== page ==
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An Illustration of a Textbook Case or Rather of the Principle That the Devil Is in the Detail? · Cases T-607/17 Volotea, T-716/17 Germanwings and T-8/18 easyJet · Annotation by Marianne Clayton, Maria Segura and Lara Manuel Journal Artikel

Annotation on the Judgments of the General Court of the European Union (First Chamber) of 13 May 2020 in Cases T-607/17 Volotea v Commission, T-716/17 Germanwings v Commission and T-8/18 easyJet v Commission

Marianne Clayton, Maria Segura, Lara Manuel

European State Aid Law Quarterly, Jahrgang 19 (2020), Ausgabe 3, Seite 372 - 377

On 13 May 2020, the General Court of the EU rendered three judgments on the actions brought by Volotea, easyJet and Germanwings seeking the annulment of Commission Decision SA.33983. In this Decision, the Commission had inter alia concluded that the aid scheme ‘Compensation to Sardinian airports for public service obligations’ entailed the grant of incompatible aid to several airlines that had concluded commercial agreements with airport operators for the development of the island as a tourist destination. The General Court analysed in these judgments each of the criteria of the notion of State aid on its own merits and provided particularly worth-noting reasoning on concepts such as imputability, indirect advantage, the application of the MEOP or the definition of aid scheme.

Progressive Turnover Taxes under the Prism of the State Aid Rules: Journal Artikel

Effective Tools to Tax High Financial Capacity or Inconsistent Tax Design Granting Selective Advantages?

Rita Szudoczky, Balázs Károlyi

European State Aid Law Quarterly, Jahrgang 19 (2020), Ausgabe 3, Seite 251 - 270

Turnover-based progressive taxes are increasingly popular among the Member States. However, these taxes raise concerns regarding their compatibility with the EU State aid rules. Although there are multiple State aid concerns that deserve attention depending on the actual design of such taxes, the core issue is whether the ability to pay principle can serve as a legitimate objective underpinning turnover taxes and thus justify the different treatment of high-turnover and low-turnover undertakings. This question requires the careful assessment of de facto selectivity because in the case of progressive turnover taxes potential selectivity could only arise from the general construct of the tax in the absence of a derogation from a reference system. This article proposes an alternative test for the de facto selectivity boiling down in essence to the examination of the consistency of the tax. Furthermore, it analyses digital turnover taxes for their consistency with their declared objectives. Finally, the article explores how the Court’s unnecessarily strict approach to the admissibility of State aid questions in preliminary ruling procedures when the main proceeding concerns an individual tax notice could be eased.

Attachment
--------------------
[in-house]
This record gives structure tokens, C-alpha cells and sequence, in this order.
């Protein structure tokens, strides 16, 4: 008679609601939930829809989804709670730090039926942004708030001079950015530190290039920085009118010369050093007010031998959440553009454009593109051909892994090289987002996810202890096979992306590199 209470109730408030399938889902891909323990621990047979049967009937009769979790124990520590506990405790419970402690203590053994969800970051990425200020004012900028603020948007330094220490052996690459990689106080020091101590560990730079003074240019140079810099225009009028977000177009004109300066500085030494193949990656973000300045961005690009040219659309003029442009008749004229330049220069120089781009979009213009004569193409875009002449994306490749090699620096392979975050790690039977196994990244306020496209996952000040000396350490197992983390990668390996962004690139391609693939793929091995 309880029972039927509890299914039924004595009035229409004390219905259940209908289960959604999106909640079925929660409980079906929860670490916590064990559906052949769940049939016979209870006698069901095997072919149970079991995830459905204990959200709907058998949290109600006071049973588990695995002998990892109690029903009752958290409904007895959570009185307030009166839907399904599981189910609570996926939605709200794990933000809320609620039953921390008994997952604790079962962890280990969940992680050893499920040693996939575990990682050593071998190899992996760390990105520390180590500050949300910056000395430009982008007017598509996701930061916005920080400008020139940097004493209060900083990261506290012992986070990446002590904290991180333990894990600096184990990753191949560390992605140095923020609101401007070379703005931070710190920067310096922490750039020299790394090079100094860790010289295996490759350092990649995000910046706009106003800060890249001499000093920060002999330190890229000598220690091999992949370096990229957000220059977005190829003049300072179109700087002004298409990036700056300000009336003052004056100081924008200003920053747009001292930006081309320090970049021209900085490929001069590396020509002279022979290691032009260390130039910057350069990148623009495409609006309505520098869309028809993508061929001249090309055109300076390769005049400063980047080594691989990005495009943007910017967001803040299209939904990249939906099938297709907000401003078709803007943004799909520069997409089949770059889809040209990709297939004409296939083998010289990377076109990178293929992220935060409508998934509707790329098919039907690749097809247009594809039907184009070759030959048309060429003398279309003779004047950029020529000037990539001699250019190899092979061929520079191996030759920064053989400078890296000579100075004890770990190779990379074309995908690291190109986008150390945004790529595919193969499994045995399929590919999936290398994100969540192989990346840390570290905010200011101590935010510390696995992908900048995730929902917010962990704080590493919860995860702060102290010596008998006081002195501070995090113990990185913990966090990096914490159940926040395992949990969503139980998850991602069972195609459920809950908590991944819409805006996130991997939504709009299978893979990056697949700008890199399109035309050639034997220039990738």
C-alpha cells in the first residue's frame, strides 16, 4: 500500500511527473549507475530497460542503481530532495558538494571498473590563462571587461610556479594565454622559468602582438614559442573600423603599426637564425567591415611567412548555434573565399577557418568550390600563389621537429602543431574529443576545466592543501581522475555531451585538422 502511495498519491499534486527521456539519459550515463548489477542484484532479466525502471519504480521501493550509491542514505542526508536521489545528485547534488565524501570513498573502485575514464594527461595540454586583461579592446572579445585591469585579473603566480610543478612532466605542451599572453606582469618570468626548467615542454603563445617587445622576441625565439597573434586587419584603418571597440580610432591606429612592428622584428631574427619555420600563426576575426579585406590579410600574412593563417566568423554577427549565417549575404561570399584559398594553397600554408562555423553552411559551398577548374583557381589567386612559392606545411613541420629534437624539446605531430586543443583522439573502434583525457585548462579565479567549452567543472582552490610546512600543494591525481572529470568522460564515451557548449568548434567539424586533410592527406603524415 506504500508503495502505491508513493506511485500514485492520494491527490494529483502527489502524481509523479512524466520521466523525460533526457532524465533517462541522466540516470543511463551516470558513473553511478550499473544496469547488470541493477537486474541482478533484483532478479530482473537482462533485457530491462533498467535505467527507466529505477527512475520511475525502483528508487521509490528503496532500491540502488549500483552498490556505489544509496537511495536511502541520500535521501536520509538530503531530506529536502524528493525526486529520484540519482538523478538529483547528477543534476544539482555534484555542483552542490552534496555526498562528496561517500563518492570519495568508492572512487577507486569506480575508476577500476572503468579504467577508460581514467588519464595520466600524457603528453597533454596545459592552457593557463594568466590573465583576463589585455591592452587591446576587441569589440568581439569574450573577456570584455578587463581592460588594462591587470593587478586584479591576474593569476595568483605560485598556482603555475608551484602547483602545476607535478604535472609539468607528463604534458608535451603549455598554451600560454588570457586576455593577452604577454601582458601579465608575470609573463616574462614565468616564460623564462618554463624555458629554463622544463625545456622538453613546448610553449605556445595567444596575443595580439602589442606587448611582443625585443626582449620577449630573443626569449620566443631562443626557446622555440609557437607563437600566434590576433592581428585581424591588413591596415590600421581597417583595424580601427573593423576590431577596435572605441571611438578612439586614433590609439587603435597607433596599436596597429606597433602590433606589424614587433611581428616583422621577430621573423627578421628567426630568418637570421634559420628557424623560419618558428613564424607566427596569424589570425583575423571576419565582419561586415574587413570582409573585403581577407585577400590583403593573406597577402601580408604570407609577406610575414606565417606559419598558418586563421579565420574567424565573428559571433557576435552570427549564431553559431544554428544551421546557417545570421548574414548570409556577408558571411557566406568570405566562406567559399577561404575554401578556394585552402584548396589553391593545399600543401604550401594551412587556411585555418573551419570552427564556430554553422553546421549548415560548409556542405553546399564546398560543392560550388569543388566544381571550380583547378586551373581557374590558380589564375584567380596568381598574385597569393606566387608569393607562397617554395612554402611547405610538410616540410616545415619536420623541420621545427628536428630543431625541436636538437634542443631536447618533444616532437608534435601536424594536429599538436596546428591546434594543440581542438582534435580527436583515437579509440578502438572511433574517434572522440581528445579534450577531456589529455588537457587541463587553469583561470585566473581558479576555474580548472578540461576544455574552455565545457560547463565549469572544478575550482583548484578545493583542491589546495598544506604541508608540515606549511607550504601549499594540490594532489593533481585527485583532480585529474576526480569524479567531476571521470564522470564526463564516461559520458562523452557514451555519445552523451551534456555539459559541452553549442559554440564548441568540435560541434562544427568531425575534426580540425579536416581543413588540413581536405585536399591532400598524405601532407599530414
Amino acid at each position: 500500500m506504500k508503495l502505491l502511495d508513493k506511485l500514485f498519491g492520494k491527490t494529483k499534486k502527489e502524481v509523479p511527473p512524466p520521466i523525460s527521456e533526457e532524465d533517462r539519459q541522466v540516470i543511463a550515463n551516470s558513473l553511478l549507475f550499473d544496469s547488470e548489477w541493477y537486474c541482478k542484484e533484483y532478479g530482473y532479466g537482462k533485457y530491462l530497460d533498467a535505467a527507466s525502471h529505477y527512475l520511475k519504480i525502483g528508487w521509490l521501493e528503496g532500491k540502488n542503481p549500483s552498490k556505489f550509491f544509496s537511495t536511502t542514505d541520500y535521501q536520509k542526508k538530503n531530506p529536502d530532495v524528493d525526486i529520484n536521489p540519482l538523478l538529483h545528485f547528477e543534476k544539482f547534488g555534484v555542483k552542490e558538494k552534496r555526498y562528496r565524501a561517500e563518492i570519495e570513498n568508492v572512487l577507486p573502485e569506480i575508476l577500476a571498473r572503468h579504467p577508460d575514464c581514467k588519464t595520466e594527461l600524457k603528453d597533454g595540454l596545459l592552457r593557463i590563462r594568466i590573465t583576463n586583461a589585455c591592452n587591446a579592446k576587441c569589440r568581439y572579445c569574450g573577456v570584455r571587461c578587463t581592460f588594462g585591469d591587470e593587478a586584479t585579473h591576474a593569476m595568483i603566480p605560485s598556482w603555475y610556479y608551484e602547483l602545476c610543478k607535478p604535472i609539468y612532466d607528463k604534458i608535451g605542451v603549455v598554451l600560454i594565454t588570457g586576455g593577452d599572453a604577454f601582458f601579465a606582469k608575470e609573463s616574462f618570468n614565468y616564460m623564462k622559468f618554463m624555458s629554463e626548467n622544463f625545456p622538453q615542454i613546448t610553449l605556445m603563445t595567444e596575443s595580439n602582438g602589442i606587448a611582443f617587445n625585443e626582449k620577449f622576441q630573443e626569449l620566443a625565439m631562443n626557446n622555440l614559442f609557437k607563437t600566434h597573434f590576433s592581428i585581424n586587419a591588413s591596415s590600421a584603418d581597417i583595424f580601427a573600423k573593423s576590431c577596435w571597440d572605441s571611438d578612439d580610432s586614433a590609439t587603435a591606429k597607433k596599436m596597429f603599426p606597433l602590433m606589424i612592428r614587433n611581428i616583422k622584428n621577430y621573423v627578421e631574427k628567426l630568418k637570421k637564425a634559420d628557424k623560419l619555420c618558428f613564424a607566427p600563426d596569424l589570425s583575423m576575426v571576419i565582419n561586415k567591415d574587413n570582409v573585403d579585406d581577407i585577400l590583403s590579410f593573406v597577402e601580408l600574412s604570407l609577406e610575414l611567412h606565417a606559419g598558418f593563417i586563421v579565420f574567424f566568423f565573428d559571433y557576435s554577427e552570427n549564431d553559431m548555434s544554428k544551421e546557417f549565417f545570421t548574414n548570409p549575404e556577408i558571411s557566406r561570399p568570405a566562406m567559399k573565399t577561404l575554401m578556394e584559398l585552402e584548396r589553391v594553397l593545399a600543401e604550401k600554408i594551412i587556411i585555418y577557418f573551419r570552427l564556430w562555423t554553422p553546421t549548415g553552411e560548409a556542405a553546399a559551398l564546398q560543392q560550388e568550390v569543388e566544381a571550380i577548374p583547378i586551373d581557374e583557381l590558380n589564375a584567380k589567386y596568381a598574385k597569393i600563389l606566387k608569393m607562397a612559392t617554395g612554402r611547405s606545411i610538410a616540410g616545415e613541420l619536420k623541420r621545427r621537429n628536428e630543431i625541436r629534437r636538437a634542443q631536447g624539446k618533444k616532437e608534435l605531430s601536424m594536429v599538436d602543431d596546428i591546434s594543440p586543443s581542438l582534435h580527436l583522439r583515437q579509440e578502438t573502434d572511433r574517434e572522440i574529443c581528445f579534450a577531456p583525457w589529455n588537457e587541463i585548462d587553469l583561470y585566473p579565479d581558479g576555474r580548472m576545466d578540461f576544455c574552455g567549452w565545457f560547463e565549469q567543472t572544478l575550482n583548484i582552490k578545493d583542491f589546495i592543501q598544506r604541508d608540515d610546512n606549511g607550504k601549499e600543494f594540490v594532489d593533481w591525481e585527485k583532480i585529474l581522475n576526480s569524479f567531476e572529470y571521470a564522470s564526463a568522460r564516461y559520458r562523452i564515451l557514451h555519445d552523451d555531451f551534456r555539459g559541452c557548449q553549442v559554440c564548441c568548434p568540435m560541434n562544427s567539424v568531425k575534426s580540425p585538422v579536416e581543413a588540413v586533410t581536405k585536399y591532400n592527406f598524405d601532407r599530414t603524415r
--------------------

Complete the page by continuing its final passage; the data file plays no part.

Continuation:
The Swedish Aviation Tax: Journal Artikel

Some Initial Comments from a State Aid Perspective

Yvette Lind

European State Aid Law Quarterly, Jahrgang 19 (2020), Ausgabe 3, Seite 290 - 296

The article concerns the Swedish aviation tax which was introduced in 2018. A tax policy approach is applied to not only consider tax technicalities but also the ideals and goals of the tax from the perspective of the Swedish legislature. Resulting in an inclusion of not only legal aspects but also a consideration of how politics and economics influences the design of such a tax. The author concludes that there are several potential State aid problems with the present design of the tax, eg too low tax rates in order to fulfil its environmental policy objective, an exemption of transit and transfer passengers that distorts the competition between airlines and which is not justified or exempted from State aid rules. Keywords: aviation taxes, fiscal State aid, emission offsetting, carbon offset, polluter pays principle, Sweden